Our trip began in Buenos Aries, the most European of American
This is 9 de Julio Street, which is something like 20 lanes wide.
The obelisk in the center is a nice touch, I think.
This pink palace is where Evita Peron made her famous, "Don't
Cry for Me, Argentina" speech.
Or at least, this is where they filmed Madonna doing it.
This is where Evita ended up, in Recoleta Cemetery.
Recoleta is famous for having some of the most lavish tombs
imaginable. It's said it costs more to
be buried in Recoleta than to live as extravagantly as possible while alive...
Buenos Aries is the home of the tango, so we went to a tango
show. The dancers were fabulous,
and the singers were apparently quite famous (to the locals, anyhow).
We took a side trip to Iguazu Falls, on the border of
Argentina and Brazil.
This is the main span of the falls, as spectacular as Niagara.
There are numerous smaller falls all around, these on the Argentine side.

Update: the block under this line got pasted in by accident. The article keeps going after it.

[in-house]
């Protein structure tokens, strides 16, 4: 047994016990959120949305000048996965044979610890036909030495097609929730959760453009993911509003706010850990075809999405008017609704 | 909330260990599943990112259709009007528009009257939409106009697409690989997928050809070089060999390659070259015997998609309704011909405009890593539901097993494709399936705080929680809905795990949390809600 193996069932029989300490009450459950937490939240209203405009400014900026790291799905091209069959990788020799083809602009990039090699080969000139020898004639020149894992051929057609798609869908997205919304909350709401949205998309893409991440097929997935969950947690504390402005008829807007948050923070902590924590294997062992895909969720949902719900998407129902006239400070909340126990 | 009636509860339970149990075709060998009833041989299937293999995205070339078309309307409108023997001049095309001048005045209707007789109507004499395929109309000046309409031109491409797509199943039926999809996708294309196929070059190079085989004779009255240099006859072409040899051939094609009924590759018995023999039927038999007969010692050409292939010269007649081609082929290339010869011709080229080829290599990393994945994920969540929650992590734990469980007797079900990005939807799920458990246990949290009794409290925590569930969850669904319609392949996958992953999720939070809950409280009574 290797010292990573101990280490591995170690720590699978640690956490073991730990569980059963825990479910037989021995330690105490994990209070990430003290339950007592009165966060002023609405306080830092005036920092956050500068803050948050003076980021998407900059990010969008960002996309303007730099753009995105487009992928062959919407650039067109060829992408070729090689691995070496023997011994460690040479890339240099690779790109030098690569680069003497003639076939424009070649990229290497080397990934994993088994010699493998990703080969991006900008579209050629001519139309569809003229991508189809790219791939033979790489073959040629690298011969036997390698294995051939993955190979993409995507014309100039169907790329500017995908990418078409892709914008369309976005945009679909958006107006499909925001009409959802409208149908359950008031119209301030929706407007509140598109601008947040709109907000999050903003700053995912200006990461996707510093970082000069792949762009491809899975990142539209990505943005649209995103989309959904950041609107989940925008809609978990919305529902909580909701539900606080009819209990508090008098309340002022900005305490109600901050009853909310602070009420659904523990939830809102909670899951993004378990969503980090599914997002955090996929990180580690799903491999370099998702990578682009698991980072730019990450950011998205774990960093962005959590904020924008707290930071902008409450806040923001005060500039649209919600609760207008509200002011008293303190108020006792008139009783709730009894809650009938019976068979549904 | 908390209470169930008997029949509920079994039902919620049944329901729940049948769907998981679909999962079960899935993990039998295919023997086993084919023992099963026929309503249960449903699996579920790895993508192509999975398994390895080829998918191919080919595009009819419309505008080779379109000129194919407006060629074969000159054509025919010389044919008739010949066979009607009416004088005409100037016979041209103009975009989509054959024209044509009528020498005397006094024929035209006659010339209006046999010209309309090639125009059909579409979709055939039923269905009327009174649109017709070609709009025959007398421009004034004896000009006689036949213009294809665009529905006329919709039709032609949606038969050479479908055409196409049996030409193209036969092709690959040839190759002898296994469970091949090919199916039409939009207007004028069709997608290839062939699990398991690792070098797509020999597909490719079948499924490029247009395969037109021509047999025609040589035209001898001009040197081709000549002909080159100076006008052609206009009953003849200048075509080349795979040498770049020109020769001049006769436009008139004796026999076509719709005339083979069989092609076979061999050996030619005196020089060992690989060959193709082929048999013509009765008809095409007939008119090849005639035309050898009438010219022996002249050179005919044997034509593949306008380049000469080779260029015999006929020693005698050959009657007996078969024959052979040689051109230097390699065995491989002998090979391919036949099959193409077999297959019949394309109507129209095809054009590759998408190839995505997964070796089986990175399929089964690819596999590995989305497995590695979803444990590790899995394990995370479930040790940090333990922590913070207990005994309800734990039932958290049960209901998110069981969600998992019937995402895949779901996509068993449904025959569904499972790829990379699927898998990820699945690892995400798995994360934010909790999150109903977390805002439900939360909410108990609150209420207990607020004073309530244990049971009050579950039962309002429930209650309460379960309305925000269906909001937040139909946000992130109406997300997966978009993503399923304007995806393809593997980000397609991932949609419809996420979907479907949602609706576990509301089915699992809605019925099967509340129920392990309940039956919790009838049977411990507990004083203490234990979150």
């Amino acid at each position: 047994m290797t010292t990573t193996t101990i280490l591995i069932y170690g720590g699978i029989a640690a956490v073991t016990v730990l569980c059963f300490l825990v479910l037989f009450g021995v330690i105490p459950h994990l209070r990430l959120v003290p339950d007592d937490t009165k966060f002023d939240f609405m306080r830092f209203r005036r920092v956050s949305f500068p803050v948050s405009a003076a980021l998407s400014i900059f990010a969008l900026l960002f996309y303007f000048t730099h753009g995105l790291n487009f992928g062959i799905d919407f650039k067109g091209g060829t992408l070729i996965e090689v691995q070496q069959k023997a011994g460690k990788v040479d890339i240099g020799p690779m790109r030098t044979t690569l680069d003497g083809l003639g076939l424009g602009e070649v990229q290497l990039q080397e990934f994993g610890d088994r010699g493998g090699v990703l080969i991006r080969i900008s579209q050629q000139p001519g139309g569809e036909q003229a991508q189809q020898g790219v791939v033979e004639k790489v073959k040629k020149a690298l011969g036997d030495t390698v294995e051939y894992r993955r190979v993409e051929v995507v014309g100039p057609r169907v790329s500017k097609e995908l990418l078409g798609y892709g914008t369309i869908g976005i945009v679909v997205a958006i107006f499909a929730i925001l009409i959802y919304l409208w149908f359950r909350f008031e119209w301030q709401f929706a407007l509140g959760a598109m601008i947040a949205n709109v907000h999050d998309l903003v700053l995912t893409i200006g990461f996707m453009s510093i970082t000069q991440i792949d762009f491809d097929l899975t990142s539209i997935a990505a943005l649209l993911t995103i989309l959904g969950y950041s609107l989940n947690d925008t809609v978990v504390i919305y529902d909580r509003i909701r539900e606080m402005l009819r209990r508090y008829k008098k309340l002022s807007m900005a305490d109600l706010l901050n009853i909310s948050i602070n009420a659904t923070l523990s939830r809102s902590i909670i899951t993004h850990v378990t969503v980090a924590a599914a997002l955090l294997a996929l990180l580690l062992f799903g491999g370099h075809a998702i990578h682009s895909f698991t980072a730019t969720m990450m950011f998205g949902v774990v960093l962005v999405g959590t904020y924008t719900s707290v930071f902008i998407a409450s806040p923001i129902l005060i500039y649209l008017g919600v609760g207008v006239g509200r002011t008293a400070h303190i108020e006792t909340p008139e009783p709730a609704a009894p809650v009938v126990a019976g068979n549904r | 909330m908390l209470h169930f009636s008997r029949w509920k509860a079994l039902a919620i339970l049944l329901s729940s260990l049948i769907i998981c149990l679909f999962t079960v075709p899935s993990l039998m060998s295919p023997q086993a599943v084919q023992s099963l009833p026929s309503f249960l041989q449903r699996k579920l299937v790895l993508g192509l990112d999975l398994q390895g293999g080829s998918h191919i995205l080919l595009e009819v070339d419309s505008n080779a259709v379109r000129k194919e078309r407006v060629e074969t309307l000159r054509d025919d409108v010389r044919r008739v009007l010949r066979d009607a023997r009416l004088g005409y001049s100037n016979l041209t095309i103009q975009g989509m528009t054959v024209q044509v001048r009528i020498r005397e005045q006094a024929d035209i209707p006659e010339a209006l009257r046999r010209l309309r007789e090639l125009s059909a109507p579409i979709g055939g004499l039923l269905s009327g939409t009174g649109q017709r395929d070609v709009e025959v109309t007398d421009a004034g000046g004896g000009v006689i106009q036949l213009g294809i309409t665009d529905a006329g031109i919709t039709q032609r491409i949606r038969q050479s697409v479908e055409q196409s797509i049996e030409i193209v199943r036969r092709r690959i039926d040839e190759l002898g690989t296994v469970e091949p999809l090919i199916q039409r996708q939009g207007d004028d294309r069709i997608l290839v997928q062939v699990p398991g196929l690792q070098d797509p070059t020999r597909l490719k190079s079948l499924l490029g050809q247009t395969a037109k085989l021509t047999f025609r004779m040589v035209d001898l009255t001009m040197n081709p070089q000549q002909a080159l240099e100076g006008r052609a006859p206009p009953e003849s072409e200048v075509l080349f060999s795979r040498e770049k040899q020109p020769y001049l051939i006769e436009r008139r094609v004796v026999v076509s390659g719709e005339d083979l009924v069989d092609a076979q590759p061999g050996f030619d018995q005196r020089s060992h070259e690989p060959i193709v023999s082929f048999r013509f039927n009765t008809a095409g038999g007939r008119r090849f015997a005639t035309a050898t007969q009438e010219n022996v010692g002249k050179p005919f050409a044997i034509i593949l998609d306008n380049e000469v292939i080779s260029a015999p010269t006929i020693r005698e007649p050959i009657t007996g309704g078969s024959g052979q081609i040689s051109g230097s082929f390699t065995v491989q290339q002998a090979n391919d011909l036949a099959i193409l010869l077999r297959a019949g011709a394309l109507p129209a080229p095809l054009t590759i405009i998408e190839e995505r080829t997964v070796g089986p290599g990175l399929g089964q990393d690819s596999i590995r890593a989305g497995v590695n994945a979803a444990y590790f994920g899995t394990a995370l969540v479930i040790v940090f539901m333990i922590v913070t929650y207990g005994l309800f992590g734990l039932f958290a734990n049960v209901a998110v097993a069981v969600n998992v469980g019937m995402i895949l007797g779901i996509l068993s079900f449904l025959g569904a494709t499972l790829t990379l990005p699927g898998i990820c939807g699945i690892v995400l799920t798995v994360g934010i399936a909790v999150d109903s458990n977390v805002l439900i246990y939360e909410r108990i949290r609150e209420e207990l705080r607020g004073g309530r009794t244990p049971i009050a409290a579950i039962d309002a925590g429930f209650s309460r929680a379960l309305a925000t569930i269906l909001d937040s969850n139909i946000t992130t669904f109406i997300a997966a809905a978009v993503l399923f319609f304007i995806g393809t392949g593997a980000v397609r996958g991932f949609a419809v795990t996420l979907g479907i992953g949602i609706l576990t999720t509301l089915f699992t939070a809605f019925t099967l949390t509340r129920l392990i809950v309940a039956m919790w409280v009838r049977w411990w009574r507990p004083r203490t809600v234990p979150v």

For us crazy tourists, speedboats are used to take you under
the falls and drench you.
Being crazy tourists, we went for the ride (but didn't take any good pictures).
Near the falls, we saw a Tucan way up in a tree. It was a good chance to test out our new telephoto lens.
Prior to hopping on the boat for Antarctica, we spent a day in
Ushuaia in Terre Del Fuego.
This is the view from near the top of a cable car ride above the city.
These mountains were along the Beagle Channel.
The next view is also from our cruise ship as it headed for open water.
This sign marks the end of the Pan American Highway.
So, at this point we have been at the northern most point (in Deadhorse, Alaska) and the
southern most point; we just didn't drive all the miles in-between.